“I no longer have to rely on my children for food...”
14 October 2021
Mokhotlong, one of the districts where WFP has ongoing emergency food assistance to offset the impact of the drought...
In Lesotho, many families go hungry during the lean season (between October and March). This is called the ‘lean season’ when food runs out before the new harvest comes.
The sharp, cold wind sweeps over the escarpment cutting through an otherwise sunny, pleasant day in Ha Mojakisane; Phatlalatsa village in the district of Mokhotlong, one of the districts where WFP has ongoing emergency food assistance to offset the impact of drought.
Today is distribution day and the village is teeming with activity. Families from across the area make their way to Mr. Nkhahle’s shop, a contracted WFP local retailer.
Maseribane , is the head of her family and receives WFP's drought emergency assistance. Sitting outside her house, savouring the warmth of the sun, she explains that her life is a constant struggle — at the age of 68, she is the sole provider for her five grandchildren who range in age from 3 to 12.
“I have nine surviving children, who are also struggling to make a living and some have migrated for work and only come home once per year,” she says. “Its hard to rely on them for food and other households requirements when they are also struggling to provide for their families.”
Lesotho is extremely vulnerable to climate change and the past few years have been plagued by drought and poor harvests. The Lesotho Vulnerability Assessment Committee (LVAC) conducted a rapid assessment in May 2020 and projected that the number of food insecure will rise to 380,000 people from July to September 2020. The number has more than doubled to 582,000 people considered severely food-insecure and in need of humanitarian assistance between October 2020 and March 2021.
Maseribane owns a vegetable garden but has not planted anything due to drought and lack of money to buy vegetable seeds. “I do not own a field, I only have this vegetable garden. But this season, I had no money to buy seeds as business was not good and there were few jobs working in other people’s fields.”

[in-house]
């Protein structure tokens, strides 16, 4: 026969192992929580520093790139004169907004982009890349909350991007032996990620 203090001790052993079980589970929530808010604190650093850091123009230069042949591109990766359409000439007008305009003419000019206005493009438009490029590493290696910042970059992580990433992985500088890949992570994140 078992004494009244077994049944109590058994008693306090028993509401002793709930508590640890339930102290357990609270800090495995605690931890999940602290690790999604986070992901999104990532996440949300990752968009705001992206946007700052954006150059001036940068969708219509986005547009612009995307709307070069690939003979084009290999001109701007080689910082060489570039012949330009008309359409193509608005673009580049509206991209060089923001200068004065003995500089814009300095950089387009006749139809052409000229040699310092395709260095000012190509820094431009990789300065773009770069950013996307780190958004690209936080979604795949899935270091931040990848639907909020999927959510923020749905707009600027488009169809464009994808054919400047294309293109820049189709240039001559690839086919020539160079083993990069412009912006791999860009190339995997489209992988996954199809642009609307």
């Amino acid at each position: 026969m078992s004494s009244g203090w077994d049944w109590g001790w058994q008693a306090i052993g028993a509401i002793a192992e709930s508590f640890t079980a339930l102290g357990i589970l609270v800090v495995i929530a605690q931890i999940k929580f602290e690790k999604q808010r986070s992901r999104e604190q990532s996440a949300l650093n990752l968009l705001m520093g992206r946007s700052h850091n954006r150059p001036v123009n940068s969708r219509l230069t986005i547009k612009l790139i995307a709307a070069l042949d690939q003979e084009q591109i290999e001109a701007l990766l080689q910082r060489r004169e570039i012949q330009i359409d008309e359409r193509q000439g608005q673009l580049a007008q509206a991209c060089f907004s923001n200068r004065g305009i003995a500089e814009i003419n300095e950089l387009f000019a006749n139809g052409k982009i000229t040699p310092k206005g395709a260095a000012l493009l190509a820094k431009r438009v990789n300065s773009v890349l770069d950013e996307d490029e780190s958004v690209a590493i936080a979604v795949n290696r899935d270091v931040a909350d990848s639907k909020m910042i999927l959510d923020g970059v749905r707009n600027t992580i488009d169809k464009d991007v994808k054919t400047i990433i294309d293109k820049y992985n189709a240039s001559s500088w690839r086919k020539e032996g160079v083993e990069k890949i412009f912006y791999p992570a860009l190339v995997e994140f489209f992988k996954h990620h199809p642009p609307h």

Maseribane and her family are among some households that receive monthly drought emergency assistance from the World Food Programme (WFP) thanks to donors such as the USAID/FFP. Each household received USD 54.75 per month through cash or commodity voucher that beneficiaries can exchange for a nutritious food basket comprising of maize meal, flour, protein (eggs, tinned fish, milk) and iron-rich foods (split peas, beans, wholegrain cereals); all redeemable at a contracted local retailer shop while cash is offered through Vodacom Mpesa mobile money to allow beneficiaries the flexibility to buy other foods and non-food essential items.
COVID-19 is adding to the woes of people like Maseribane. As schools across the country are closed to contain the spread of the disease, children — including four of her grandchildren — are not receiving their daily school meal, which places further strain on food insecure families.
Before receiving the assistance, her life was a daily struggle, she relied on selling home-brewed beer for a living. At times, she relied on odd jobs and these were hard to find in her neighbourhood since the implementation of COVID-19 lockdowns in March 2020.
For this loving grandmother, the assistance she receives is easing her mind from the constant worry of what she will put on the table every day.
“I am so grateful for the assistance that I receive from WFP because I no longer have to rely on my children for meals and this is also a relief to them. Together with my grandkids, we are able to eat healthy meals every day and I am able to save the little that I make from my business for other household items. I wish that every family in Lesotho could have this privilege. At my age, it is my wish that in the future, my grandchildren do not have to constantly worry about what they will eat. When you are hungry, you cannot think of much else, your mind is always consumed,” Maseribane concludes.